The Netherlands is a country of water, as most of you will know. It's full of rivers, lakes and streams while large areas of land have been conquered over the sea, such as the entire province of Flevoland (which used to be the Zuiderzee, in English the Southern Sea). Not surprisingly, one of the oldest forms of democratic government in Western-Europe is a pure Dutch institute called waterschap.

According to my Dutch-English dictionary, the translation of waterschap comes closest to the British Conservancy or the American Board of Public Works. Shortly said it is a district water board, although the term waterschap is also used to describe the district itself. The entire Dutch country has been divided in districts, which are not along county or other administrative borders. At the end of this write-up you can find a list of all waterschappen in the Netherlands. The names of these water districts are reasonably cool in my humble opinion, because they mostly indicate historical regions that do not exist as such anymore, such as Zuiderzeeland, Sevenwolden, Westfriesland, Land van Nassau or Wilck en Wiericke. These names also prove the waterschap is an old administration, which actually dates back to the Middle Ages.

Every adult Dutchman is allowed to vote in the waterschap elections every four years. Hardly anyone takes the effort, although the water boards have an important function, namely that of water management, which is valuable in a country of dikes (or dykes if you like), sluices and locks. In general you can state that waterschappen are responsible for keeping the Dutch feet as dry as possible. Most significant therefore are the waterschappen in polders and those close to large water areas: the North Sea, the IJsselmeer and the rivers Rhine, Maas and IJssel. All water boards share responsibility for irrigation, drainage, water treatment and the maintenance of rivers and channels. And if for instance someone wants to build his house on a dike, he has to ask the waterschap for permission.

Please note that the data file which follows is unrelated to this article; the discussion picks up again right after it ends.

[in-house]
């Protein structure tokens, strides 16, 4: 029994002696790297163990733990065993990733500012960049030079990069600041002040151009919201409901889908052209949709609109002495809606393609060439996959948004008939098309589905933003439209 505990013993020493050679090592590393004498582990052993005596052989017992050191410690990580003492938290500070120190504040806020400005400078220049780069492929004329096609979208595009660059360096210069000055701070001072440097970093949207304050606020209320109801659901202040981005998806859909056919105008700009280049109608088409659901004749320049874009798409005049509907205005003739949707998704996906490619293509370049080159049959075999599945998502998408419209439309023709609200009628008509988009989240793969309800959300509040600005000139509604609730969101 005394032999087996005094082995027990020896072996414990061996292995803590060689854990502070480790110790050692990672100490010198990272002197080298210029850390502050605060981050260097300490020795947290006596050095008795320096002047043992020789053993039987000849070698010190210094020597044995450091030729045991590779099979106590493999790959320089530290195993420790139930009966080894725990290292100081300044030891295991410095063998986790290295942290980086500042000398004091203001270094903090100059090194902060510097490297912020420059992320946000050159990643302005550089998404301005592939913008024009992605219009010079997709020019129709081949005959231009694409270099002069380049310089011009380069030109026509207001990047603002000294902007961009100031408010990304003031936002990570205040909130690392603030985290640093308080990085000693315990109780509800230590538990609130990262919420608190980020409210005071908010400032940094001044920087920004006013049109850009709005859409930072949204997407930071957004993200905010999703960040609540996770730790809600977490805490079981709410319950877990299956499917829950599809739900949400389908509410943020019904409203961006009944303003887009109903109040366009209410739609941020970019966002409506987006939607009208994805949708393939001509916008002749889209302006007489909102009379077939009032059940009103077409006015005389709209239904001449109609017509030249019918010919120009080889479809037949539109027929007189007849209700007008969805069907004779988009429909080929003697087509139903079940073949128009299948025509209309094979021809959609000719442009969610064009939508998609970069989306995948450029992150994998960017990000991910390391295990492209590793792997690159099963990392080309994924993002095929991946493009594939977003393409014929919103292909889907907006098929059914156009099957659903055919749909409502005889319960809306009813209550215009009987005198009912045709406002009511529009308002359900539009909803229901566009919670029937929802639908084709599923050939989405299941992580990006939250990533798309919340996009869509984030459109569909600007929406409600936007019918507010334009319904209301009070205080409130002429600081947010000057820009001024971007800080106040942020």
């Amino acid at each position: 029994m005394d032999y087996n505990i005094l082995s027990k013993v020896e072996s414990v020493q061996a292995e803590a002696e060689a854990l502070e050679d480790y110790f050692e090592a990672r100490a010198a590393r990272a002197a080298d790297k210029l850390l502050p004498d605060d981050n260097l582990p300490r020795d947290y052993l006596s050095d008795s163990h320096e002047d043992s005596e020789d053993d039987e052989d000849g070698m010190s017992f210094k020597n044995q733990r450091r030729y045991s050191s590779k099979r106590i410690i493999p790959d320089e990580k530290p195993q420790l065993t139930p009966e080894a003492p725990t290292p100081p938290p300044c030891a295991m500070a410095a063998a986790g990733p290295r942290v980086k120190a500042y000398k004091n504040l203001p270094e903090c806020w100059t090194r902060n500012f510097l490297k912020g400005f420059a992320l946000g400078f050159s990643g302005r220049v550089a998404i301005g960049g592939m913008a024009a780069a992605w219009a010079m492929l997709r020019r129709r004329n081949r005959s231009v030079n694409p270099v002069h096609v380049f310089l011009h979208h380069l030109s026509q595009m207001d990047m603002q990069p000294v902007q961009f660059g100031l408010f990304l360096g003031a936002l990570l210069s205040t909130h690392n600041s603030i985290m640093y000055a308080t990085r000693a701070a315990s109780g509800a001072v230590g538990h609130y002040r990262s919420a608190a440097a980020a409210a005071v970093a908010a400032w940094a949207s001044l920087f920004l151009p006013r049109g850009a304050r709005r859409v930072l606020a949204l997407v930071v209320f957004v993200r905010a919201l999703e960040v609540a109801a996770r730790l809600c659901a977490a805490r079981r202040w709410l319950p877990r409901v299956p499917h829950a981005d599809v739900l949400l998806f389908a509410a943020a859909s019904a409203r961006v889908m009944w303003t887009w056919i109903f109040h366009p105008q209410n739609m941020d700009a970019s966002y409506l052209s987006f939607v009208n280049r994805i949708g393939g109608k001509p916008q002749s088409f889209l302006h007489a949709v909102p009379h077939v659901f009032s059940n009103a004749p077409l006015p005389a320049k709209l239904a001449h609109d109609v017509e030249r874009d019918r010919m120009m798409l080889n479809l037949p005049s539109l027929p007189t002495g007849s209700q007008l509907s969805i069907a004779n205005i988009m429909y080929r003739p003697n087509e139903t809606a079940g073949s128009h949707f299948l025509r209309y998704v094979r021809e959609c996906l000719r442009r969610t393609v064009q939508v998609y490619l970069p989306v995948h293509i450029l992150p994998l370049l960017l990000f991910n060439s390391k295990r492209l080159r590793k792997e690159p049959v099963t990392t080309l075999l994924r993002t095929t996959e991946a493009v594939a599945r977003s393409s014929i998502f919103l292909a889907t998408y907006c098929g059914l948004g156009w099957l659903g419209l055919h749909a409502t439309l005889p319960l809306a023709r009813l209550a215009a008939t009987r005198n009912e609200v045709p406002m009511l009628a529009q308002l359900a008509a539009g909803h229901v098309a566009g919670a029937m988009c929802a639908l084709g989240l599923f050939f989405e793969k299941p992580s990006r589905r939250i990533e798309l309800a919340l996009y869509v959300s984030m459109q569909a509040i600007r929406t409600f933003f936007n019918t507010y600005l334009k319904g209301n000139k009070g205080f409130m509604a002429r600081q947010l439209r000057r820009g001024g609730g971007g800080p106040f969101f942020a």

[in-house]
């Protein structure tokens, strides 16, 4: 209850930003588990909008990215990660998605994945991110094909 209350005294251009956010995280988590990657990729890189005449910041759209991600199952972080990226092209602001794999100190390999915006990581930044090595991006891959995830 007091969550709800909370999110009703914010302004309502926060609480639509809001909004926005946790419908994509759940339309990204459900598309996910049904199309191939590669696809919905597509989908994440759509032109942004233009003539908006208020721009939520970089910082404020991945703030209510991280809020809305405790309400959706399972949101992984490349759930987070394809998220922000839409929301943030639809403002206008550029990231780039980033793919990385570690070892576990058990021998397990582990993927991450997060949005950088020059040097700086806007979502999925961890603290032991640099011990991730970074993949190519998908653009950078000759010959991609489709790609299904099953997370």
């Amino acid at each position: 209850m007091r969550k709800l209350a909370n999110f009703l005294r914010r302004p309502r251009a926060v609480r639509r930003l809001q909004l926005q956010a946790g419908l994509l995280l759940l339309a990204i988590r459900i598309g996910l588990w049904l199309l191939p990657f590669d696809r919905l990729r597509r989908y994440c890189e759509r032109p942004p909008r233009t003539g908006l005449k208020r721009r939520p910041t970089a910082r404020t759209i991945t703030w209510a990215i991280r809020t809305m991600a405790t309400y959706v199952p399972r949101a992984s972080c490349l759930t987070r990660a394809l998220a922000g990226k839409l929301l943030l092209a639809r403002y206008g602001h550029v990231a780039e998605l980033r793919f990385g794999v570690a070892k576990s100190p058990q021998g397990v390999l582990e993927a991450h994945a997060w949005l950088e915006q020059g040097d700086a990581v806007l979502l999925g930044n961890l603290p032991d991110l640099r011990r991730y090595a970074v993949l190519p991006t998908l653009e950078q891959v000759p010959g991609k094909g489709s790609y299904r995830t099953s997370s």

The waterschap executive committee is called hoogheemraad. Hoog means high, heem is old Dutch for home, and raad means council, but I would rather translate it as polder board. Each district has its own hoogheemraad with a so-called dijkgraaf as chairman, literally meaning earl of the dike.

Every tax-paying Dutch citizen pays a special fee for his own local waterschap. House owners pay extra.

All waterschappen in the Netherlands:

  1. Aa
  2. Alblasserwaard en de Vijfheerenlanden
  3. Alm en Biesbosch
  4. Amstel, Gooi en Vecht
  5. Betuwe
  6. Blija Buitendijks
  7. Boarn en Klif
  8. Brielse Dijkring
  9. Delfland
  10. Dommel
  11. Dongestroom
  12. Fryslân
  13. Goeree-Overflakkee
  14. Groot Maas en Waal
  15. Groot Salland
  16. Groot-Geestmerambacht
  17. Groot-Haarlemmermeer
  18. Groote Waard
  19. Hollands Kroon
  20. Hollandse Eilanden en Waarden
  21. Hunze en Aa's
  22. Krimpenerwaard
  23. Land van Nassau
  24. Lange Rond
  25. Lauwerswâlden
  26. Limburg
  27. Linge
  28. Maaskant
  29. Mark en Weerijs
  30. Marne-Middelsee
  31. Noorderzijlvest
  32. Oude Rijnstromen
  33. Peel en Maasvallei
  34. Reest en Wiede
  35. Reest en Wieden
  36. Regge en Dinkel
  37. Rivierenland
  38. Roer en Overmaas
  39. Rijn en IJssel
  40. Rijnland
  41. Scheldekwartier
  42. Schieland
  43. Sevenwolden
  44. Stichtse Rijnlanden
  45. Tieler en Culemborgwaarden
  46. Uitwaterende Sluizen in Hollands Noorderkwartier
  47. Vallei & Eem
  48. Velt en Vecht
  49. Veluwe
  50. Waadkant
  51. Waterlanden
  52. West-Brabant
  53. Westfriesland
  54. Wilck en Wiericke
  55. IJsselmonde
  56. Zeeuws Vlaanderen
  57. Zeeuwse Eilanden
  58. Zuiderzeeland

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